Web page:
The New Title Tuesday recommendation this week, In the Country of the Blind by Edward Hoagland, is a literary journey to rural Vermont in the Vietnam era as perceived through the eyes and ears of a nearly blind man.
Summary: This capstone novel, set in Vermont’s Northeast Kingdom, introduces Press, a stockbroker going blind. Press has lost his job and his wife and is trying to figure out his next move, holed up in his Vermont cabin surrounded by a hippy commune, drug runners, farmers-gone-bust, blood-thirsty auctioneers, and general ne’er-do-wells. Solace and purpose come from the unlikeliest sources as he learns to navigate his new landscape without sight. Hoagland, himself, is going blind, and through this evocative, unsentimental novel, we experience the world closing in around Press, the rising panic of uncertainty, the isolation of exile, the increasing dependence upon the kindness of strangers, and a whole new appreciation of the world just beyond sight.
Press, short for Prescott, hits age forty-six with more than a run-of-the-mill midlife crisis. He has to address what direction the rest of his life will take sooner than most and with the loss of sight, status, and security in all of its forms. Yes, there is fear that is inherent in not knowing what is making that nearby noise and the doubt that results from the inability to read a person’s expression or body language.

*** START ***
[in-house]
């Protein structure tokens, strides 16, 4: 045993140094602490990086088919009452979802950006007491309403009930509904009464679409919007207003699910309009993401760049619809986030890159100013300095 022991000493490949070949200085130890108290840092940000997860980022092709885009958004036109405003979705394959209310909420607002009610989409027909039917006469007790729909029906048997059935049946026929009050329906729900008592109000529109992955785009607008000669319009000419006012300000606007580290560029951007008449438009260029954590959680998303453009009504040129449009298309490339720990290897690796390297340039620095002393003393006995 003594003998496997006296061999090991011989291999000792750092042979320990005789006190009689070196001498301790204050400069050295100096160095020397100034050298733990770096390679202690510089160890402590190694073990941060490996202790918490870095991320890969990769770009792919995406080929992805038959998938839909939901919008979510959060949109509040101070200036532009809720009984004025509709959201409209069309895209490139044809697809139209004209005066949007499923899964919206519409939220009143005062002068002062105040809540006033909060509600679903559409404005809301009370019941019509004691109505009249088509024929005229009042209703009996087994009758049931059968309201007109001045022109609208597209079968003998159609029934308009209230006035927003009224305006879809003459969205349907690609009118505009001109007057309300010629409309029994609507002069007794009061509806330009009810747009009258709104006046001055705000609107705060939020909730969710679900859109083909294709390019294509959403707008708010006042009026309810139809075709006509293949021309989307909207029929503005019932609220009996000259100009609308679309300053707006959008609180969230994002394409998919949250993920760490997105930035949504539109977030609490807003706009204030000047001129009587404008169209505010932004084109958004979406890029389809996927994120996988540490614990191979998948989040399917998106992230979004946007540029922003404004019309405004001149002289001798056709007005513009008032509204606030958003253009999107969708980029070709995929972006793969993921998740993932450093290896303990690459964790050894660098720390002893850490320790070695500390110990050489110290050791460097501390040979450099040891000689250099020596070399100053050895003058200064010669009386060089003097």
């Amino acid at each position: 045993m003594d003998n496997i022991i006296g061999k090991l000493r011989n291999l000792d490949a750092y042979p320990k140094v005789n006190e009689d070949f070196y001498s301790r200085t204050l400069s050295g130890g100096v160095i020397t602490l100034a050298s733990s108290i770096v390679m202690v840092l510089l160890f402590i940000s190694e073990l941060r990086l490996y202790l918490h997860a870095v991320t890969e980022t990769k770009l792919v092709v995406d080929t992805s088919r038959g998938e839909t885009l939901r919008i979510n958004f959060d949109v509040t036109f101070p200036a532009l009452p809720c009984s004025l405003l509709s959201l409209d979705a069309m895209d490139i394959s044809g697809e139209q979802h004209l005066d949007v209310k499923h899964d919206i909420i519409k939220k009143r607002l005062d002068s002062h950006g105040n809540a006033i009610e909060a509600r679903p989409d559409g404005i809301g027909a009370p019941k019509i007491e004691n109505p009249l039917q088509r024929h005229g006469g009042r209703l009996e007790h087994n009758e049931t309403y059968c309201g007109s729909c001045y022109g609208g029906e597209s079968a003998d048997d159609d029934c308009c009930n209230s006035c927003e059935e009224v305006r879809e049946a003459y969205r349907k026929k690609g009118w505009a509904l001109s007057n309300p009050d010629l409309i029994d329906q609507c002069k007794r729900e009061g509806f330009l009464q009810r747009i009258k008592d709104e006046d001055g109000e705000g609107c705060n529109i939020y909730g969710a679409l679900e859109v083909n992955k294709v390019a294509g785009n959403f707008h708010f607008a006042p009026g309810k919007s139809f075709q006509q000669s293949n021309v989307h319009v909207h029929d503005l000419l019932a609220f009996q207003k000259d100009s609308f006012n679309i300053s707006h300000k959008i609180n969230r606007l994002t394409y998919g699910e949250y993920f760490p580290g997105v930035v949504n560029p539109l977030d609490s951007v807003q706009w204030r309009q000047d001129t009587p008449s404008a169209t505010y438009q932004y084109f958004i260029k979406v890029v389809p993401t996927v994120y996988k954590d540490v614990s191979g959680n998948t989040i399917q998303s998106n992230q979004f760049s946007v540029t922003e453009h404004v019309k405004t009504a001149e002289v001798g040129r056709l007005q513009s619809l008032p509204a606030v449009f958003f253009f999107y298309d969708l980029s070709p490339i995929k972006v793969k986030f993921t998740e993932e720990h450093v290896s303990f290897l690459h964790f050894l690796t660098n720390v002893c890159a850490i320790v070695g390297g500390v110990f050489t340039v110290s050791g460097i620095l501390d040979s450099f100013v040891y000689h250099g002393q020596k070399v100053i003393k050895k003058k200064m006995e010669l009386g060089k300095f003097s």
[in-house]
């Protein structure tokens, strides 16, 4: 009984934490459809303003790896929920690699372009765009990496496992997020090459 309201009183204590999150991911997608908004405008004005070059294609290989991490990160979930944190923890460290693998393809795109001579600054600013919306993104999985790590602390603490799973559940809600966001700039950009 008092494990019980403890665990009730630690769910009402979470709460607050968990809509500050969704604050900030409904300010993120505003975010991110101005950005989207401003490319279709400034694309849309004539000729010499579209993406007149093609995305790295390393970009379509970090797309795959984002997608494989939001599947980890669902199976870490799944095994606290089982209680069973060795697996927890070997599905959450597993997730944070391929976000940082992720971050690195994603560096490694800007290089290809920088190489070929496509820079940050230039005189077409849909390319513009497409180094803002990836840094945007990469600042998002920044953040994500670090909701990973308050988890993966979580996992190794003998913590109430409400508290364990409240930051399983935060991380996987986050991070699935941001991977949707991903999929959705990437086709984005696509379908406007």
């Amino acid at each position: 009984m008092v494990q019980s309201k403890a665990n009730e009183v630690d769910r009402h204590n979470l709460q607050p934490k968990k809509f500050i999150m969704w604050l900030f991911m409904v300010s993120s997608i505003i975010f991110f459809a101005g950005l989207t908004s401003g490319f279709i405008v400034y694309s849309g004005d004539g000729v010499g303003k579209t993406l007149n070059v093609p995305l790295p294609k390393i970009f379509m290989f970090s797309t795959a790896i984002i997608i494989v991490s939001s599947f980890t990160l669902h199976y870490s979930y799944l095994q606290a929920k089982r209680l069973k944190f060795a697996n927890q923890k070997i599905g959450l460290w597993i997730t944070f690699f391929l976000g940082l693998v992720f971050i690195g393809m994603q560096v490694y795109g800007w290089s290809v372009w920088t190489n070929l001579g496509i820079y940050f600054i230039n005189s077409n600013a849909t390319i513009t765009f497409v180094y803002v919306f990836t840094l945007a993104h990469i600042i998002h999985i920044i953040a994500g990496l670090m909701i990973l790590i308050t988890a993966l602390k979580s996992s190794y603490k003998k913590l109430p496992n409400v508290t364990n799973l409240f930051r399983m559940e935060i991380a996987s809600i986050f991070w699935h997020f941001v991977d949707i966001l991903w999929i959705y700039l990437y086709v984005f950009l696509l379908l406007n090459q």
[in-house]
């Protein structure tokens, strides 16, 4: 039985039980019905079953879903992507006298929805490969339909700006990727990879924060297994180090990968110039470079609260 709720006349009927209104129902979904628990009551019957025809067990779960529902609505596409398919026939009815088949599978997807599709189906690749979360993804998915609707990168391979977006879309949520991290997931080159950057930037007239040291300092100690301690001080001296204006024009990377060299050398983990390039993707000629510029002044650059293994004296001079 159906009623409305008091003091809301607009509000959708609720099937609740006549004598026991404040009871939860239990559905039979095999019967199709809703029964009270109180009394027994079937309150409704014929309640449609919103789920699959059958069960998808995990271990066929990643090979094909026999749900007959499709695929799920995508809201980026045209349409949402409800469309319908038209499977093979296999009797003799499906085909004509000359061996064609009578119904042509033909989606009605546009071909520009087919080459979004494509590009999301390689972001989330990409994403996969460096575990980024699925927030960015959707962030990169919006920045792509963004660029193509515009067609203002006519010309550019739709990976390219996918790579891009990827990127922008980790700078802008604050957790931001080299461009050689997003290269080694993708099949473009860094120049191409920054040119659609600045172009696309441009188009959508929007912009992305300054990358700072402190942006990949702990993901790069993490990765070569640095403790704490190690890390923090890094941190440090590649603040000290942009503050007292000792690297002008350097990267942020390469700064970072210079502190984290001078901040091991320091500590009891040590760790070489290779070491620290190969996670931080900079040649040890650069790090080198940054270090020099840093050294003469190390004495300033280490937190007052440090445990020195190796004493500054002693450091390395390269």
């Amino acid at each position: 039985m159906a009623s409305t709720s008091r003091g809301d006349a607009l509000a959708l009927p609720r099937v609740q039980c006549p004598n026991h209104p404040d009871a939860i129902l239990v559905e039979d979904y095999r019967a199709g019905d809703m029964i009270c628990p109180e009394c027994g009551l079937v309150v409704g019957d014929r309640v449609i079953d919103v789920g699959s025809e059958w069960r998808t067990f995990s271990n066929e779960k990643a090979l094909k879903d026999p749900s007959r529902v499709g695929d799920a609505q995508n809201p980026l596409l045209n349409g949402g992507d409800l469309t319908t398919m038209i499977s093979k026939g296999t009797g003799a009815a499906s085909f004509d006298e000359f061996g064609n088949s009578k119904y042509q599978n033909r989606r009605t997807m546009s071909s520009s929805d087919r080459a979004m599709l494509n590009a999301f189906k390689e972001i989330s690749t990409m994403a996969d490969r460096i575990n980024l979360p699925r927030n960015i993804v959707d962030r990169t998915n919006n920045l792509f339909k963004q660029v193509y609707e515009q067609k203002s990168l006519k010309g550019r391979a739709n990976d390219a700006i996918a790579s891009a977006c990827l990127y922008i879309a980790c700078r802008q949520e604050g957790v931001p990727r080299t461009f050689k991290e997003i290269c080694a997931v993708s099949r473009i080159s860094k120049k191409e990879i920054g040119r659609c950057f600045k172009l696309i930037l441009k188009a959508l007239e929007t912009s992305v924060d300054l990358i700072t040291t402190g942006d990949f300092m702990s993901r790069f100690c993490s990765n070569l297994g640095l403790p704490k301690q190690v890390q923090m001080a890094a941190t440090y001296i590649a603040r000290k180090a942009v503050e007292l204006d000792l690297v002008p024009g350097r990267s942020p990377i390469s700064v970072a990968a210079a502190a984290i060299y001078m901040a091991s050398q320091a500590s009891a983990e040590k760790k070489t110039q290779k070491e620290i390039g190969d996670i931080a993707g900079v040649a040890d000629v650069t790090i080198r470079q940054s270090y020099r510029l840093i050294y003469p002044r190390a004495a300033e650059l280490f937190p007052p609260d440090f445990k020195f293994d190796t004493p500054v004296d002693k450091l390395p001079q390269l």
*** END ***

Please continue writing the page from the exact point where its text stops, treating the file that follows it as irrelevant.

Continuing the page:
“Blindness was like meditating at a Quaker meeting, Press decided. Other people might be present but your awareness of them was limited.”
However, Press takes on risks such as riding a bike to a neighbor’s house and becoming involved with a member of the commune. None of these would have been unlikely had Press moved into a nursing home and remained active in the country club. In any case, limited finances have removed these as options.
Hoagland also provides the reader with a rich palette of sounds and tactile imagery. Press has taken the effort to learn the distinctive calls of the native birds. Details like these are no surprise from an author who the Washington Post called “the Thoreau of our times.”
“That night, he heard both great horned owls hooting from the swamp and barred owls from the mountainside…. A porcupine was methodically chewing on the salty, oily floorboards of his garage, then quarreling in high-pitched, abbreviated whines with another.”
Still, it is the rich diversity of characters and the common thread connectedness that make this “a world worth living in and for” and In the Country of the Blind a novel worth your time.
Happy Reading, Susan C.
Hoagland on Nature: Hoagland reports from the frontlines of life. He recounts fascinating details with exacting prose. He’s irascible, brilliant, probing, sharp-witted, and brutally honest-about himself and the state of the natural world.